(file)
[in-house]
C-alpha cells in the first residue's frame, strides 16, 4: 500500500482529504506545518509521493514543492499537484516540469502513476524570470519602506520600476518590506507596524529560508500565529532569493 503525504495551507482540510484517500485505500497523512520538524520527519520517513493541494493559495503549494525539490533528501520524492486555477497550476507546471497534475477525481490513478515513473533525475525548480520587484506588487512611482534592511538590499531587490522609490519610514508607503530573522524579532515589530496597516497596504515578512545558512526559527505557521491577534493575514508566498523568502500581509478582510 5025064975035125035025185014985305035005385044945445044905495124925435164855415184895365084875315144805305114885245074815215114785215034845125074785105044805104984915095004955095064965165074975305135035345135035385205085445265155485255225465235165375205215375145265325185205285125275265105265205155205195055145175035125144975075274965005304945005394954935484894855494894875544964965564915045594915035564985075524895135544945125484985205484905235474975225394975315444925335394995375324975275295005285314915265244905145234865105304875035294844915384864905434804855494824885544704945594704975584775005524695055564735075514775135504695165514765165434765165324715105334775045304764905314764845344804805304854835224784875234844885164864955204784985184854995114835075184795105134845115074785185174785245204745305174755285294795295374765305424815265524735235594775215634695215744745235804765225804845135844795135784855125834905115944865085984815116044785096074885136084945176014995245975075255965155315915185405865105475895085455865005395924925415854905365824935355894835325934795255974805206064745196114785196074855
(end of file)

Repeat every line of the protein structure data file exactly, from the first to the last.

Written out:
[in-house]
C-alpha cells in the first residue's frame, strides 16, 4: 500500500482529504506545518509521493514543492499537484516540469502513476524570470519602506520600476518590506507596524529560508500565529532569493 503525504495551507482540510484517500485505500497523512520538524520527519520517513493541494493559495503549494525539490533528501520524492486555477497550476507546471497534475477525481490513478515513473533525475525548480520587484506588487512611482534592511538590499531587490522609490519610514508607503530573522524579532515589530496597516497596504515578512545558512526559527505557521491577534493575514508566498523568502500581509478582510 5025064975035125035025185014985305035005385044945445044905495124925435164855415184895365084875315144805305114885245074815215114785215034845125074785105044805104984915095004955095064965165074975305135035345135035385205085445265155485255225465235165375205215375145265325185205285125275265105265205155205195055145175035125144975075274965005304945005394954935484894855494894875544964965564915045594915035564985075524895135544945125484985205484905235474975225394975315444925335394995375324975275295005285314915265244905145234865105304875035294844915384864905434804855494824885544704945594704975584775005524695055564735075514775135504695165514765165434765165324715105334775045304764905314764845344804805304854835224784875234844885164864955204784985184854995114835075184795105134845115074785185174785245204745305174755285294795295374765305424815265524735235594775215634695215744745235804765225804845135844795135784855125834905115944865085984815116044785096074885136084945176014995245975075255965155315915185405865105475895085455865005395924925415854905365824935355894835325934795255974805206064745196114785196074855